Does your job make you spend long hours outdoors? Do you feel dehydrated and suffer from a throbbing sensation in your head? If you can relate to the above situations it
is time to know more about a heat stroke. So please go ahead and read this post.
What Is A Heat Stroke?
The most common problem in the summer months that can turn serious if left untreated is sunstroke. Did you know, sunstroke can lead to organ failure, as it can damage your brain, heart, kidneys, and muscles?
If your body temperature rises to 104 F (40C) or higher, then you are likely to suffer from a heat stroke. Dr. Christine Bennett, Chair, Medical Advisory Panel, Bupa Australia says:
“When summer temperatures start to rise, it’s important to know how to prevent heat stroke. Look out for those who are vulnerable to heat stress or heat stroke, such as the elderly, the very young and the sick, because it’s more difficult for them to maintain a normal body temperature.”
More the delay in starting the treatment, more dangerous can be the consequences. Immediate action is needed to cool the overheated person.
Heat Stroke Vs Heat Exhaustion:
What is the difference between heat stroke and heat exhaustion? We find out.
- Heat exhaustion is your body’s response when there is a loss of water or essential salts. Whereas, heat stroke is the most severe form of heat stress which can lead to dramatic changes in your cells eventually causing death.
- A heat stroke, also known as sunstroke, can occur suddenly and unannounced, without showing any symptoms of heat exhaustion.
- When heat exhaustion is not addressed, it can lead to a heat stroke.
According to Dr. Simran Saini, Nutritionist, “Heat exhaustion is a temporary phase where your body is overloaded with heat, but a heat stroke is a more serious condition. It is caused due to prolonged exposure to high temperatures, which may overheat your body and raise its temperature more than the normal body temperature, which is 37 degree Celsius. If your body temperature rises above 40 degree Celsius it can even damage your vital organs.”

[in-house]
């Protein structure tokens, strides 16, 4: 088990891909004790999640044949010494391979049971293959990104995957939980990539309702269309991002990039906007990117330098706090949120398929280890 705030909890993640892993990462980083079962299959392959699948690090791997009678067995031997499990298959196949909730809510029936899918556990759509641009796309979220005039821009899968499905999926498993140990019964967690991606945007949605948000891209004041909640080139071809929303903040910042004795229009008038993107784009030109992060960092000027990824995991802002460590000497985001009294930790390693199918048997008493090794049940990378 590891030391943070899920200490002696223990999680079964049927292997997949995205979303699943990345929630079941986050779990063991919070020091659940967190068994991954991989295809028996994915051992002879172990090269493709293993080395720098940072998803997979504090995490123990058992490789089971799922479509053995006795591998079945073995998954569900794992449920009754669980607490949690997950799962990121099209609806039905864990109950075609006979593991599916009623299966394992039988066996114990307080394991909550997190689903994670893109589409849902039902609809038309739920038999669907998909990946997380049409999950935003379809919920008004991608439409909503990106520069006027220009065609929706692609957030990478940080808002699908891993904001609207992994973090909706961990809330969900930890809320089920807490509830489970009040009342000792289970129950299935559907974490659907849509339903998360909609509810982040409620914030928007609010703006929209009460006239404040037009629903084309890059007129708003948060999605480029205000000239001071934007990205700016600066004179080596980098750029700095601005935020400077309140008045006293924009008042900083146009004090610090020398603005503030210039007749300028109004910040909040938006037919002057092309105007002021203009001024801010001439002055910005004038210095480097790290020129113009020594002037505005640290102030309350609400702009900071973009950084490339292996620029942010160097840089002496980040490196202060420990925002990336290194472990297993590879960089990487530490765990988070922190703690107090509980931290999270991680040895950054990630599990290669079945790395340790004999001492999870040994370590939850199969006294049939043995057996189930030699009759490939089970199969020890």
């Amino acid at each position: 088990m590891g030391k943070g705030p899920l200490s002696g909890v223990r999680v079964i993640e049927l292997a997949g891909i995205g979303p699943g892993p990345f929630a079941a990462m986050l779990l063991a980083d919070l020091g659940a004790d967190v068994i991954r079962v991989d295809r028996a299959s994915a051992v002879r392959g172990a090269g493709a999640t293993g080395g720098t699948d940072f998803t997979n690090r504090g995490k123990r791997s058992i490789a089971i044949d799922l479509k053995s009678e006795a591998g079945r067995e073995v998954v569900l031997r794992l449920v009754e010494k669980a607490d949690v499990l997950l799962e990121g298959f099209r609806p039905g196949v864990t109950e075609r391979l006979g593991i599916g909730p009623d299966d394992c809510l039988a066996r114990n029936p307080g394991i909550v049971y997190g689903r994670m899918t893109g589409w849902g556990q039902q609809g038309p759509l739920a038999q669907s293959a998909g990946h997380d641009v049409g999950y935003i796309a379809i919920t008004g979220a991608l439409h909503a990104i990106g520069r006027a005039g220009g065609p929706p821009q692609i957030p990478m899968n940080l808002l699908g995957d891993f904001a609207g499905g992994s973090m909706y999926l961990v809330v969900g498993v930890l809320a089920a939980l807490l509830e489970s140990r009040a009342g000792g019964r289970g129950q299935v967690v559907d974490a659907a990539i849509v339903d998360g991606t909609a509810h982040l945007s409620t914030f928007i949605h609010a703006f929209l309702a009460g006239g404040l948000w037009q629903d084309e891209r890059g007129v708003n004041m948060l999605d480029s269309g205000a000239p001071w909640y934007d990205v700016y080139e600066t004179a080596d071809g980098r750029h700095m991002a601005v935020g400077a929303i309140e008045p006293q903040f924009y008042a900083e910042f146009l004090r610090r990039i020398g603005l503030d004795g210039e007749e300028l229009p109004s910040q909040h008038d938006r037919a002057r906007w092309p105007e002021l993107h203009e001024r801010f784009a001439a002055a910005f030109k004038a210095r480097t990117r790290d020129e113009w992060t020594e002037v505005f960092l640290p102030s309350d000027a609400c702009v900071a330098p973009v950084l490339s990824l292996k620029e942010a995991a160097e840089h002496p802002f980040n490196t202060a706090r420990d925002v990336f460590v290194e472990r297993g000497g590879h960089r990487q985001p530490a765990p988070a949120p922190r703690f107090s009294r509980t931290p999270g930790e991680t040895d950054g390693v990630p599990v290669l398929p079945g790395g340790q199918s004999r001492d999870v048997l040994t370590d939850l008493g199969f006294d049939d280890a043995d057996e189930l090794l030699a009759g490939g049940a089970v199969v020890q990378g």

What Causes A Heat Stroke?
A lot has to do with our lifestyle habits especially during summers. A prolonged exposure to the sun or an excessive exertion in the heat combined with a low water intake can trigger a heat stroke during the scorching season.
Excessive sweating can lead to a fluid and electrolyte imbalance in the body and chronic dehydration. Consuming more alcohol or caffeinated drinks can further aggravate the condition and lead to a heat stroke.
What about the symptoms? Read below.
Symptoms Of Heat Stroke:
Following are the warning signs of heat stroke that you need to watch out for:
- A body temperature of 104 F (40C) or higher
- A headache
- Muscle cramps
- Change(s) in mental state or behavior. It can be in the form of confusion, irritability, seizures, and even coma.
- Sweating heavily, and a changed pattern in sweating. Expect moist skin with goose bumps even in the heat.
- Nausea and vomiting
- Redness of skin (as your body temperature increases)
- Rapid breathing
- Increased heart rate. Your pulse rate will also be significantly higher.
Says Peter Sananman, MD, assistant professor of emergency medicine at Penn Medicine, “Generally with heat exhaustion, a patient is sweating a lot, whereas, with heat stroke, they’ve stopped sweating and are actually dry.“
Home Remedies For A Heat Stroke:
Why pop any pills when there are reliable home remedies to help you manage the condition.
Here are ways to help you beat the heat and feel better.
1. Onion Juice:
Apply onion juice behind the ears and on your chest. It will help bring down your body temperature.
You can also eat raw onions in the form of salads or chutneys. This too helps cool your system down.
2. Tamarind Drink:
Imli is rich in vitamins, electrolytes, and minerals. Soak some tamarind in boiled water. Strain the imli water, put a pinch of sugar in it and drink it. This recipe lowers the body temperature and also acts as a mild laxative. It is a tangy way to treat stomach disorders.
3. Aam Panna: